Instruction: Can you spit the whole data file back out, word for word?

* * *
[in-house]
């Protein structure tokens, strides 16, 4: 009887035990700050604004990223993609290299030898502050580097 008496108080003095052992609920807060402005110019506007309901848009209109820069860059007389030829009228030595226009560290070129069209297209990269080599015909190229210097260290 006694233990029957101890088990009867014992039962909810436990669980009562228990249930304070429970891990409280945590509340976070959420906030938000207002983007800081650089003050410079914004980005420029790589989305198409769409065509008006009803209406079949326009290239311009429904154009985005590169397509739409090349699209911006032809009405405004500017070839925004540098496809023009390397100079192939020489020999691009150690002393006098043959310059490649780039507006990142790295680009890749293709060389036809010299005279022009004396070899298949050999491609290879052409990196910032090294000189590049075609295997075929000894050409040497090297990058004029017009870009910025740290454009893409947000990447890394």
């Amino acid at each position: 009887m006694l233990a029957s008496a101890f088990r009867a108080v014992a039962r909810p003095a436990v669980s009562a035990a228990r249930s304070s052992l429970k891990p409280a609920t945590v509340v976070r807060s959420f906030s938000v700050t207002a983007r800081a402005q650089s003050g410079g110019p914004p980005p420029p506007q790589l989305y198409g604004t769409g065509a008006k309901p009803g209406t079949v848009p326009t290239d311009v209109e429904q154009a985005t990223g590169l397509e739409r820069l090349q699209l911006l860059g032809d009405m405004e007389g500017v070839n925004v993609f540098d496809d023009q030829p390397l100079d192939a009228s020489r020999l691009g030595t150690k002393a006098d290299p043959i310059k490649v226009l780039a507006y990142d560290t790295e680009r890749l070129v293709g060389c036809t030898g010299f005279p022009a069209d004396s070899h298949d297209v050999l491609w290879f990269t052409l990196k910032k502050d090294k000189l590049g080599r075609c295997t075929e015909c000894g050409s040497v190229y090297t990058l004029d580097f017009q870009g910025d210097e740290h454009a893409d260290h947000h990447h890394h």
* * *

[in-house]
């Protein structure tokens, strides 16, 4: 009887035990700050604004990223993609290299030898502050580097 008496108080003095052992609920807060402005110019506007309901848009209109820069860059007389030829009228030595226009560290070129069209297209990269080599015909190229210097260290 006694233990029957101890088990009867014992039962909810436990669980009562228990249930304070429970891990409280945590509340976070959420906030938000207002983007800081650089003050410079914004980005420029790589989305198409769409065509008006009803209406079949326009290239311009429904154009985005590169397509739409090349699209911006032809009405405004500017070839925004540098496809023009390397100079192939020489020999691009150690002393006098043959310059490649780039507006990142790295680009890749293709060389036809010299005279022009004396070899298949050999491609290879052409990196910032090294000189590049075609295997075929000894050409040497090297990058004029017009870009910025740290454009893409947000990447890394």
């Amino acid at each position: 009887m006694l233990a029957s008496a101890f088990r009867a108080v014992a039962r909810p003095a436990v669980s009562a035990a228990r249930s304070s052992l429970k891990p409280a609920t945590v509340v976070r807060s959420f906030s938000v700050t207002a983007r800081a402005q650089s003050g410079g110019p914004p980005p420029p506007q790589l989305y198409g604004t769409g065509a008006k309901p009803g209406t079949v848009p326009t290239d311009v209109e429904q154009a985005t990223g590169l397509e739409r820069l090349q699209l911006l860059g032809d009405m405004e007389g500017v070839n925004v993609f540098d496809d023009q030829p390397l100079d192939a009228s020489r020999l691009g030595t150690k002393a006098d290299p043959i310059k490649v226009l780039a507006y990142d560290t790295e680009r890749l070129v293709g060389c036809t030898g010299f005279p022009a069209d004396s070899h298949d297209v050999l491609w290879f990269t052409l990196k910032k502050d090294k000189l590049g080599r075609c295997t075929e015909c000894g050409s040497v190229y090297t990058l004029d580097f017009q870009g910025d210097e740290h454009a893409d260290h947000h990447h890394h």